There are cameos from Primus, Jim Martin of Faith No More, and future Linkin Park guitarist Brad Delson. Director Peter Hewitt makes a cameo as the scruffy-looking smoker in Builders' Emporium to whom Death mumbles, "See you real soon." Writers Ed Solomon (with glasses) and Chris Matheson (in white shirt) appear as New Agers at Missy's seance. Ed is credited as 'Stupid' seance member, and Chris is credited as 'Ugly' seance member. They are given similar credits in Bill and Ted's Excellent Adventure.


The song Bill & Ted play for the Battle of the bands is Final Guitar Solo by Steve Vai, which he wrote to help blend into "God Gave Rock 'N' Roll to You II" by Kiss, although they appear similar in appearance to Dusty Hill & Billy Gibbons from ZZ Top.

When Bill and Ted are asked "What is the meaning of life?" they reply with the lyrics from "Every Rose Has Its Thorn" by Poison.


Critical reception to the movie was mixed. Rotten Tomatoes, a review aggregator, reports that 57% of 37 surveyed critics gave Bogus Journey a positive review; the average rating was 6/10.[5]

Desson Howe of The Washington Post called it "an entertaining, surreal journey" that is "funnier and livelier than the original."[6] Janet Maslin of The New York Times called it "amusing but sloppy and overcomplicated".[7] Roger Ebert gave the film 3 out of a possible 4 stars, writing, "It's the kind of movie where you start out snickering in spite of yourself, and end up actually admiring the originality that went into creating this hallucinatory slapstick."[8] (Ebert did not see or review the first film.) Dave Kehr, then of the Chicago Tribune, also gave the film 3 stars. He stated that it is unusual for an Ingmar Bergman parody to show up in a teen comedy and referred to the film as a "genuine pleasure."[9] Gene Siskel, also of the Tribune, gave the film only 2½ stars, but did believe the second film to be better than the first.[9] Leonard Maltin also gave Bogus Journey 2½ stars, a half-star more than he gave to Excellent Adventure.[10] Variety wrote that the film has "a few triumphant moments, but not enough to sustain pic's running time."[11]

Marvel Comics adaptation[edit]

To coincide with the release of the movie, Marvel Comics released a one-shot comic book adaptation of the movie, hiring Evan Dorkin to adapt the screenplay and pencil the art. Like Archie Goodwin's adaptation of the first Star Wars film, Dorkin worked from the original script, which included many of the deleted scenes, and portrayed Death as the archetypal skeletal figure. Due to the popularity of the comic, Marvel commissioned a spin-off series, Bill & Ted's Excellent Comic Book, which kept the talents of Dorkin, DeStefano and Severin. The series ran for 12 issues, featuring original stories. The first arc features negative results from Death's decision to take a vacation.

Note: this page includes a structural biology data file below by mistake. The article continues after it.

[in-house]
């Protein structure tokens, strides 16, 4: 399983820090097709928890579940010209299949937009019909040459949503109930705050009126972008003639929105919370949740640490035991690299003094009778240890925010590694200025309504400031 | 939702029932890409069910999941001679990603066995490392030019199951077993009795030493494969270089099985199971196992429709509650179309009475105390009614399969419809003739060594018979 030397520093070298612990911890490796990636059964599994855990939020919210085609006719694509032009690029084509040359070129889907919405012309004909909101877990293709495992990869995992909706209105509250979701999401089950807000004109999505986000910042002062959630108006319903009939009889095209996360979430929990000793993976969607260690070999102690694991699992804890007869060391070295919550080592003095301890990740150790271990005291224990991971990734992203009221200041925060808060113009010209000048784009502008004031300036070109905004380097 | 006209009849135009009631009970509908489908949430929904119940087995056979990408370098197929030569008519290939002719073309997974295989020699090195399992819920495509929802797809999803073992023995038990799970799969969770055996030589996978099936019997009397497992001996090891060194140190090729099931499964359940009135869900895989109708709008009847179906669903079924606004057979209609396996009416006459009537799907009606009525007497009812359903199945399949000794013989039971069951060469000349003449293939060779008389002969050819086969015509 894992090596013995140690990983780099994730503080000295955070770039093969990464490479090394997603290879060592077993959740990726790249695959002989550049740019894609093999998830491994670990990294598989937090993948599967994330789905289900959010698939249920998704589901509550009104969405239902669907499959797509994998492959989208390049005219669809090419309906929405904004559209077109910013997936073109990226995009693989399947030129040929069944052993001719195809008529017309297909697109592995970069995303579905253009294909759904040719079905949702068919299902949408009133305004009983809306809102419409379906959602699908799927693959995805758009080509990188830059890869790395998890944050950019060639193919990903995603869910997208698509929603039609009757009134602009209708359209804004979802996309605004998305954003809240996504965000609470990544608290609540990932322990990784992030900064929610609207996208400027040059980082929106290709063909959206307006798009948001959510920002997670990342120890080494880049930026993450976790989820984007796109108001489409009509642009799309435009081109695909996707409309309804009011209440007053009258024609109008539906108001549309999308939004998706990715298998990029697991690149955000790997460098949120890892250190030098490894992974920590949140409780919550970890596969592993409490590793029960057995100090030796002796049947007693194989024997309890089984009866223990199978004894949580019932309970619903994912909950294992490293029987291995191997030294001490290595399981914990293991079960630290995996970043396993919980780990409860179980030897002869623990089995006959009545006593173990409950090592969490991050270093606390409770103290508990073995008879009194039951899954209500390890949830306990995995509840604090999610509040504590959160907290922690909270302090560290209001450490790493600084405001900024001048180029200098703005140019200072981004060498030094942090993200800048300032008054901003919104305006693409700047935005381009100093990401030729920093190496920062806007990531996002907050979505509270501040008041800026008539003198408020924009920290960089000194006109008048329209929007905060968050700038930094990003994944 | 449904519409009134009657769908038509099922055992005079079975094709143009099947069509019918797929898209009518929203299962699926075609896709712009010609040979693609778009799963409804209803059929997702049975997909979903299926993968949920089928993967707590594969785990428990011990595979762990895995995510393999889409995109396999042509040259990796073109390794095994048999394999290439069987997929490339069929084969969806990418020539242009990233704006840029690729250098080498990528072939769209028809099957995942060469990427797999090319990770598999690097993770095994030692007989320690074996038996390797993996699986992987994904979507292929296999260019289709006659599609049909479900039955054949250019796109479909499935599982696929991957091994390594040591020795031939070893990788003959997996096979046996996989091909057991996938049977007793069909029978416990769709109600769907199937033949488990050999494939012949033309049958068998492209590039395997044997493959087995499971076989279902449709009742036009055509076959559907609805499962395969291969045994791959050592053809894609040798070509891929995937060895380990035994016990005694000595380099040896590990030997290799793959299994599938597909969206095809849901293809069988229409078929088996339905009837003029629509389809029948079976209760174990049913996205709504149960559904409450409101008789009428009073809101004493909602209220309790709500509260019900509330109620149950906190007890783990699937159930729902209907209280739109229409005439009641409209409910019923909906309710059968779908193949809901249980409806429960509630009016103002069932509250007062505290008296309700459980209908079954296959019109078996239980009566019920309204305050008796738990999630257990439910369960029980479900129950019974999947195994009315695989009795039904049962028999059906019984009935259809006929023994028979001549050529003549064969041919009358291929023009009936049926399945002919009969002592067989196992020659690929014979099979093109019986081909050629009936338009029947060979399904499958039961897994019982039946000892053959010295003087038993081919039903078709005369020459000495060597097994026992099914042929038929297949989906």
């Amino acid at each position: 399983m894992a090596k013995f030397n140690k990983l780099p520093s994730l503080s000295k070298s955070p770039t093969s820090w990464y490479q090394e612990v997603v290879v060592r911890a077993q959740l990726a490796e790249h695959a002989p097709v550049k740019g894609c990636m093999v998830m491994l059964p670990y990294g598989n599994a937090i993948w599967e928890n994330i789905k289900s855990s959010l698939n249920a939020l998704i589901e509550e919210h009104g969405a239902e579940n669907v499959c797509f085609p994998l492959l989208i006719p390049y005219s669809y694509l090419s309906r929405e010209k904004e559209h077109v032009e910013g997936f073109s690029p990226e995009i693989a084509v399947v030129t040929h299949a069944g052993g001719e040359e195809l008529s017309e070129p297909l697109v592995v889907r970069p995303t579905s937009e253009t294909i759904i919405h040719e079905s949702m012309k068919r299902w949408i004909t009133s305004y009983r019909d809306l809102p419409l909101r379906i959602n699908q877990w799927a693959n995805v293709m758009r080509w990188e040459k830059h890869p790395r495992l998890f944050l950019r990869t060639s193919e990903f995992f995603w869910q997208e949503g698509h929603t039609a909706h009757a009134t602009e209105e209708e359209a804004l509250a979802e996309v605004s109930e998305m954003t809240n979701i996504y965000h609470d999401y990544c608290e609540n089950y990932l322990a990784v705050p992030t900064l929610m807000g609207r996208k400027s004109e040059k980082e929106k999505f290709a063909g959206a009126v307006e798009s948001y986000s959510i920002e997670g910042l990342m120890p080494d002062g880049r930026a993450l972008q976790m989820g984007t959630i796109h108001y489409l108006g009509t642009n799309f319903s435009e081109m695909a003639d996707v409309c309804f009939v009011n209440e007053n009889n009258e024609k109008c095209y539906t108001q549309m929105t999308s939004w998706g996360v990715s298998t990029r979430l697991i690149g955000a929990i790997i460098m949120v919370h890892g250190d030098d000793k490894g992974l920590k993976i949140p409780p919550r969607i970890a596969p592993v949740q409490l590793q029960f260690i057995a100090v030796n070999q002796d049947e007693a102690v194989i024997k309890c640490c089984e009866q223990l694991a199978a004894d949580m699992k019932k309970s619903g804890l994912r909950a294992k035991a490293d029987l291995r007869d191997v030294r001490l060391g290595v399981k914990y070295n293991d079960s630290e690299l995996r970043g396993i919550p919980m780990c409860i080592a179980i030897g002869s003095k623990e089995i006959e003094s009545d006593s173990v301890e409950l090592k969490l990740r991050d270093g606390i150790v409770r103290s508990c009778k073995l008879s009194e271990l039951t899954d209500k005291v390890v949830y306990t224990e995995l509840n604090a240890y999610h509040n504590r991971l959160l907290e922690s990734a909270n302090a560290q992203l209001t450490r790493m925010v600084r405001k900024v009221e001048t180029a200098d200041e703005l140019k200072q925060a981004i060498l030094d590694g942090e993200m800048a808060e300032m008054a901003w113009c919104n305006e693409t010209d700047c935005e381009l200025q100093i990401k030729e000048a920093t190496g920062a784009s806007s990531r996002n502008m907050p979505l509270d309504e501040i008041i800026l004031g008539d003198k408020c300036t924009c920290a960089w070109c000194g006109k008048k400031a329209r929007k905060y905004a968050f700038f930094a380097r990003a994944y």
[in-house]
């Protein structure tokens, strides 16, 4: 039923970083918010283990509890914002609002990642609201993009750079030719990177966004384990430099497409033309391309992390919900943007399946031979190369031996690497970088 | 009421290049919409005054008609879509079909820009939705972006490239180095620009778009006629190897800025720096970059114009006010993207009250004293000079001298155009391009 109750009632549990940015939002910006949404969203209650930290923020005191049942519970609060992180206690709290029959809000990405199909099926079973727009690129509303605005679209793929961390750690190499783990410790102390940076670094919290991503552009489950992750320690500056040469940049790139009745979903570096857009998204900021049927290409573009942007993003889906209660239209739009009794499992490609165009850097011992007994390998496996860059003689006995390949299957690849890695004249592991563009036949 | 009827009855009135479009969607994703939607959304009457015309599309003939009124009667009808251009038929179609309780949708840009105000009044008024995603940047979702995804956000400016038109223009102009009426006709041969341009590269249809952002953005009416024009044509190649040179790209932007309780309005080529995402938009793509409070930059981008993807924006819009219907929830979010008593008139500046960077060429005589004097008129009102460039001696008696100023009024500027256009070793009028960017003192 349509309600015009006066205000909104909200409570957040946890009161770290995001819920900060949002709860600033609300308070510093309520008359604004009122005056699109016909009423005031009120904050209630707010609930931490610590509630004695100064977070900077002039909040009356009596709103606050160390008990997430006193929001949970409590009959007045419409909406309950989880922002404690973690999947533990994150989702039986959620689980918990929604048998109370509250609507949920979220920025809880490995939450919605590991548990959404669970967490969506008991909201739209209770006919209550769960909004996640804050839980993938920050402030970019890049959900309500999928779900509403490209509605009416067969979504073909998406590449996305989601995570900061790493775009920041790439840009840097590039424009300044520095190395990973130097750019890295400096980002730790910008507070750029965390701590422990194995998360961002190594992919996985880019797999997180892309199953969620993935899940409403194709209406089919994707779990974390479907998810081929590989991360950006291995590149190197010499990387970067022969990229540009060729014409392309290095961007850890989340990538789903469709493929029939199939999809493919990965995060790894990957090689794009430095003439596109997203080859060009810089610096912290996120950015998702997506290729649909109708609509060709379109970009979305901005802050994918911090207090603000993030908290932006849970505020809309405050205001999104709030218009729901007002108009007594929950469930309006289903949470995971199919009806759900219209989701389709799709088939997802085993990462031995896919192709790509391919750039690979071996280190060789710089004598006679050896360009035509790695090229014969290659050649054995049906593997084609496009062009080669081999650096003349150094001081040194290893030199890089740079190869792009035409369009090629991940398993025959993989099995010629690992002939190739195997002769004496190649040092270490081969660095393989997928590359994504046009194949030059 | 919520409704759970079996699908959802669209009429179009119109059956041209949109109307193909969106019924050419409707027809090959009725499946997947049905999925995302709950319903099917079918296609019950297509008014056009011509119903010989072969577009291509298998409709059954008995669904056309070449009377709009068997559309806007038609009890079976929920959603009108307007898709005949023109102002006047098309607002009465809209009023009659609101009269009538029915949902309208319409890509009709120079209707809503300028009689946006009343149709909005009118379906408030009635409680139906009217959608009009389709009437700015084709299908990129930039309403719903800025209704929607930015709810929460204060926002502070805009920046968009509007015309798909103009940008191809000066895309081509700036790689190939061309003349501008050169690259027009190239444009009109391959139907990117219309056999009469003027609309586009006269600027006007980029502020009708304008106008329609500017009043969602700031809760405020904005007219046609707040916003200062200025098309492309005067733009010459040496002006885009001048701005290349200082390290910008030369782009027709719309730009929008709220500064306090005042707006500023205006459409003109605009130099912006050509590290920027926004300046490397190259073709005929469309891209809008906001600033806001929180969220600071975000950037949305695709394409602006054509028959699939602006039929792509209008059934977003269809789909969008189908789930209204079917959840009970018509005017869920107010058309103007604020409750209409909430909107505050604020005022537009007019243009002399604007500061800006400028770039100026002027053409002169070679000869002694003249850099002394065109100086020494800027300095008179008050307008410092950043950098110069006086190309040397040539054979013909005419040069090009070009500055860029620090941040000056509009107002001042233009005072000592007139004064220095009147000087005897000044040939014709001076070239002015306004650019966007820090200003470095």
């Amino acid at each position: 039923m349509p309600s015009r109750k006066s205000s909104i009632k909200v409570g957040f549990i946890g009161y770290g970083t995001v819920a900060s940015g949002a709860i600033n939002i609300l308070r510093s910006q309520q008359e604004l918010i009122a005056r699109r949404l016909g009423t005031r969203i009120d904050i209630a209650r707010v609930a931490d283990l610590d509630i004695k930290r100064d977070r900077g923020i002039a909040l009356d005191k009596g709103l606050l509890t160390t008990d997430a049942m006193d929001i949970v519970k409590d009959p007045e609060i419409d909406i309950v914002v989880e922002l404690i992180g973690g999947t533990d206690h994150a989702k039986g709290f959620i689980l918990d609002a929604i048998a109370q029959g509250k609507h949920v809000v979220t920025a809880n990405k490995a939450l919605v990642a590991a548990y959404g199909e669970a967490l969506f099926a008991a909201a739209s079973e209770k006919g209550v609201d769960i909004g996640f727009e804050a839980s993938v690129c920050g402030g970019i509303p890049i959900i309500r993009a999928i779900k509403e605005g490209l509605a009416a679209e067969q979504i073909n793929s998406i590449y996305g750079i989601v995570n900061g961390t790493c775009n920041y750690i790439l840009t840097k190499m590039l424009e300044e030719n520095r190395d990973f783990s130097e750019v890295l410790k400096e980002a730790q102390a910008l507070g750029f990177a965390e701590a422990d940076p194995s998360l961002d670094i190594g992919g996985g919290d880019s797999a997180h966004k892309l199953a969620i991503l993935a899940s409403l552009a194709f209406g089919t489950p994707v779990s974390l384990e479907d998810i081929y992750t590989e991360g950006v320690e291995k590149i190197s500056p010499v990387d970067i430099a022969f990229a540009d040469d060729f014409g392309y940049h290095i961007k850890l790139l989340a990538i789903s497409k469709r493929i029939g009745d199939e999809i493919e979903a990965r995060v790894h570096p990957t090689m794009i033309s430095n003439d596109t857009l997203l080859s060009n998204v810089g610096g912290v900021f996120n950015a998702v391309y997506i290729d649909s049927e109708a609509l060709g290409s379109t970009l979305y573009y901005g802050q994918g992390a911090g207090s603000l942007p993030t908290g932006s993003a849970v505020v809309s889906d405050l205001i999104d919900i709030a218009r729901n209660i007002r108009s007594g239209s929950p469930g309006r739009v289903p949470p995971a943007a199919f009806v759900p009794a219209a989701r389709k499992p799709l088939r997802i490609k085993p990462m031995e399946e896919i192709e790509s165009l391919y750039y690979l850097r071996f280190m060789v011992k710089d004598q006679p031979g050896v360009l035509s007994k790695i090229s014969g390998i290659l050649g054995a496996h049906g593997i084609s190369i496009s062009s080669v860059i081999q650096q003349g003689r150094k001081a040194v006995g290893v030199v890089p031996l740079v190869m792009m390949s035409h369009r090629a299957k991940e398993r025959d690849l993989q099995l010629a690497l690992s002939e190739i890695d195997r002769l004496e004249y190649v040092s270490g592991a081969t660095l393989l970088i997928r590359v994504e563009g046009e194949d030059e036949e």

In 2010, Reeves indicated that Matheson and Solomon were working on a script for a third film,[12] confirming in April 2011 that a draft was complete.[13] Winter said in March 2012 that he and Reeves both like the finished script, which revisits the two characters after the changes of the past twenty years. Despite the script being finished and satisfied by both parties, no specific filming dates have been named.[14]


  1. ^ "Bill & Ted's Bogus Journey". The Numbers. Retrieved 2014-02-01. 
  2. ^ "Bill & Ted's Bogus Journey". Box Office Mojo. Retrieved 2014-02-01. 
  3. ^ Wilmington, Michael (1991-07-19). "Bill & Ted's Excellent Sequel". Los Angeles Times. Retrieved 2010-08-22. 
  4. ^ Bernstein, Sharon (1991-07-27). "'Bill & Ted's' Grim Reaper Is a Vegetarian and Songwriter". The Los Angeles Times. Retrieved 2010-09-30. 
  5. ^ "Bill & Ted's Bogus Journey (1991)". Rotten Tomatoes. Retrieved 2014-02-01. 
  6. ^ Howe, Desson (1991-07-26). "Bill & Ted's Bogus Journey". Washington Post. Retrieved 2010-09-30. 
  7. ^ Maslin, Janet (1991-07-19). "Review/Film; Bill and Ted Go About Co-opting Father Death". The New York Times. Retrieved 2010-08-08. 
  8. ^ "Bill and Ted's Bogus Journey". Chicago Sun-Times. Retrieved 2014-02-01. 
  9. ^ a b Chicago Tribune, Jul. 19, 1991
  10. ^ Maltin, Leonard. Leonard Maltin's 1998 Movie & Video Guide. New York: Signet Books, 1997, p. 118.
  11. ^ "Review: 'Bill & Ted’s Bogus Journey'". Variety. 1991. Retrieved 2014-02-01. 
  12. ^ "Reeve talks new 'Bill and Ted' adventure". Yahoo! Movies. 2010-09-20. Archived from the original on 2010-09-23. Retrieved 2014-02-01. 
  13. ^ Franich, Darren (2011-04-11). "'Bill & Ted 3' screenplay actually exists, according to Bill". Retrieved 2014-02-01. 
  14. ^ "'Bill & Ted' Sequel: 'There Probably Will Be Another One'". 2012-03-09. Retrieved 2012-03-10.